Economic Rebalancing

The global economy is horribly out of balance, with the United States going deeper into debt each year as a result of a huge trade gap. This blog describes the process of global economic rebalancing. If you have any comments or questions about the posts here, please don't hesitate to use the comments section.

Tuesday, August 22, 2006

The Economics Underground

The field of economics is corrupted by large financial institutions, government agencies and trade organizations. Most economists employed in by these bodies have an institutional bias they have to promote in their writings. The government has to paint a positive picture of the economy and lend credibility to policies that favor whichever party is in power at the time. Trade organizations like the National Association of Home Builders and the National Association of Realtors want to spin economic news in a way that creates more business for their members. Wall Street economists, of course, are the worst of all, consistently urging the public to buy when their firms want to sell and to sell when their firms want to buy.

The polite explanation for the inaccuracy of economic forecasts is that economics is an inexact science, but I believe the truth is that economics is inexact by design. The Nobel Prize in Economics typically goes to an individual or team that does a very good job of rationalizing why rich people must be rich and why poor people must be poor. University economics departments tend to go along with the status quo because of a revolving door with industry and a need to help lead graduates into jobs with corrupt institutions. There are certain, unwritten rules of politeness that prevent “respectable” economists from telling things like they really are.

Economic analysis is not especially difficult, and it is not surprising that a vast number of websites have sprung up on the web attempting to give better analysis than that which is given by the economic establishment. Many individuals and organizations have created websites that call it like they see it, and this blog fits into that classification. These opinions are often branded as “gloom and doom,” “fear mongering,” “conspiracy theories” or with other derogatory terms in an attempt to discredit the views expressed, although the arguments are seldom countered in a rational manner.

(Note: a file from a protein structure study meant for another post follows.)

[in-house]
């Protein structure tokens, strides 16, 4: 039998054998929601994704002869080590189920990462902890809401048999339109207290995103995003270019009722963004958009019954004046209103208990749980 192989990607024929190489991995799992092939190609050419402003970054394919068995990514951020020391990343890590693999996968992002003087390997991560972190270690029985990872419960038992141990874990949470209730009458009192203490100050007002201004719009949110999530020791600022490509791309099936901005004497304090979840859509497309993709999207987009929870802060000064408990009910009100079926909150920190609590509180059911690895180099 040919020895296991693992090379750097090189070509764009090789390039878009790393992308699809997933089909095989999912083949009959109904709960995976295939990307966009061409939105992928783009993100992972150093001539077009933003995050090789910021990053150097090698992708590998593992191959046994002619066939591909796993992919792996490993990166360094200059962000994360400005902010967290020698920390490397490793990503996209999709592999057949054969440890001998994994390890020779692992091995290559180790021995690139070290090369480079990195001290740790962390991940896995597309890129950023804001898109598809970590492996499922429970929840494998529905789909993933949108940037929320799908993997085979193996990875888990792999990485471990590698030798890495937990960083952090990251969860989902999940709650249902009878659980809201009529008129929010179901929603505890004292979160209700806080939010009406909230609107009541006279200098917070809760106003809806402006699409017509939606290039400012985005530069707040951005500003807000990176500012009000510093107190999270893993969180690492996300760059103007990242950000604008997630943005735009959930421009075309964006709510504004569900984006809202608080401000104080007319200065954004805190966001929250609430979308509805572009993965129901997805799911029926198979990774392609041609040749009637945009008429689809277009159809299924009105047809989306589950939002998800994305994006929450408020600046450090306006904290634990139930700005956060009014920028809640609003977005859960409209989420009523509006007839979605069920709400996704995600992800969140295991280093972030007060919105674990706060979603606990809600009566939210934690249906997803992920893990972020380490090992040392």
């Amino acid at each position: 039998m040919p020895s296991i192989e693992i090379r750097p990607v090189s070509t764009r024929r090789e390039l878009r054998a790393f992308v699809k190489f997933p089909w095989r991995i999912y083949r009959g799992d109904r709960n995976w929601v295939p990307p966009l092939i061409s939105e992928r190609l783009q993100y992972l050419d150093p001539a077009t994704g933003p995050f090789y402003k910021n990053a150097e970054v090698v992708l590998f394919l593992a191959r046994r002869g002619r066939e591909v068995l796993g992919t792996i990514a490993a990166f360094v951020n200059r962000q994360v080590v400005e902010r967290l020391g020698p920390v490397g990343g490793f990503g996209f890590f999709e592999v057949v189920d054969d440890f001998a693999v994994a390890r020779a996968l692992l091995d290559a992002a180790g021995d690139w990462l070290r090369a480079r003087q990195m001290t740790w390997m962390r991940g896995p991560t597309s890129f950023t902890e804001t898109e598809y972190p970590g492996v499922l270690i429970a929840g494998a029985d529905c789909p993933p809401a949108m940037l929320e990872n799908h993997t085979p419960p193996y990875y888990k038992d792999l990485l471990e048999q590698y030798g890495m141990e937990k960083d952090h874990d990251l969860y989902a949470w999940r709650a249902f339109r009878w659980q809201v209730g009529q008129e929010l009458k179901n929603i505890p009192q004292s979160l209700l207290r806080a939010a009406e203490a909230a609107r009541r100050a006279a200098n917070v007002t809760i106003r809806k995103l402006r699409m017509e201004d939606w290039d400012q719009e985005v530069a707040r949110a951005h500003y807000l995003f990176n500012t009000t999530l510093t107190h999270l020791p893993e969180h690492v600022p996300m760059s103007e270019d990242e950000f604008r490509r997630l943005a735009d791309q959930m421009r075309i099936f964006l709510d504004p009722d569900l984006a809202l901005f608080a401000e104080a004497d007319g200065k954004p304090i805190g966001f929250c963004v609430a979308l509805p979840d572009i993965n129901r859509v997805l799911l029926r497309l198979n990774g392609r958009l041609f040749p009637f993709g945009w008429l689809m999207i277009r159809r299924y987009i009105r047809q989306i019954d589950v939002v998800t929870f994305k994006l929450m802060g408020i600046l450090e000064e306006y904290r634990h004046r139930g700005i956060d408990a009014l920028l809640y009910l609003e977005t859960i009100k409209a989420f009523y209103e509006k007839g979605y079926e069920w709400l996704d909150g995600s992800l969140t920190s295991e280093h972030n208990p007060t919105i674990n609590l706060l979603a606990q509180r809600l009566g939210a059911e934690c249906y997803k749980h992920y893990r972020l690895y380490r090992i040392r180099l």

Having observed and followed the “Economics Underground” (as I choose to call it) for several years, I find it to be a valuable source of information, but also susceptible to a form of groupthink that often leads to false conclusions. Indeed I started this blog because I feel the Economics Underground is totally missing the story of the Rebalancing process.

Economic Undreground sites tend to focus entirely too much on Austrian Economics, the Gold market, and manipulative actions by major financial institutions. While the Austrian school offers much to the understanding of economic conditions, we are now living in a Keynesian world, and the rules of the game have been altered. Booms and busts are still very much a part of the landscape, but credit contraction and deflation are not the dominant forces that Austrians tend to predict. Many in the underground elevate gold to a standard that is not realistic in the modern world. The actions of financial institutions are two often assumed to be manipulative or part of a larger conspiracy.

In general I think the Underground looks for clues in the right places, but does not view events in the proper degree or with an open enough mind. To the extent that members of the underground seek to gain attention with radical claims the educational goals of the underground can be undermined. To the extent that the underground fails to thoroughly debate its claims and accusations, it fails to improve its message and arrive at a better understanding of the economic landscape.

I realize that I have to guard against making the same mistakes and keep an open mind to differing viewpoints on the issues of the rebalancing process. To that end I welcome debate on the ideas I present on this blog. Failure to thoroughly understand the process could have direct financial consequences for my investing portfolio and it would do a disservice to anyone reading the blog.

Of all the sources in the economic underground, my favorite has to be the Mogambo Guru as his columns mix in a number of interesting economic facts in an entertaining format that catches the Cassandra complex we all deal with as enlightened economic observers.

Russ Winter also has an excellent blog that I check daily that is full of interesting links and statistics, even if I think he often goes overboard on his analysis. He’s run a message board on Silicon Investor for a long time and has a large following that contributes interesting links and ideas.

Mike Shedlock also runs message boards and has a good blog, that is educational, even if it doesn’t have much of value for my investing purposes and the rebalancing concept.

Those are just 3 sites that belong to hard working individual members of the Economics Underground. There are many more extensive and professionally done websites and newsletters out there. If any readers have their own favorite sites, please go ahead and share them in the comments section.

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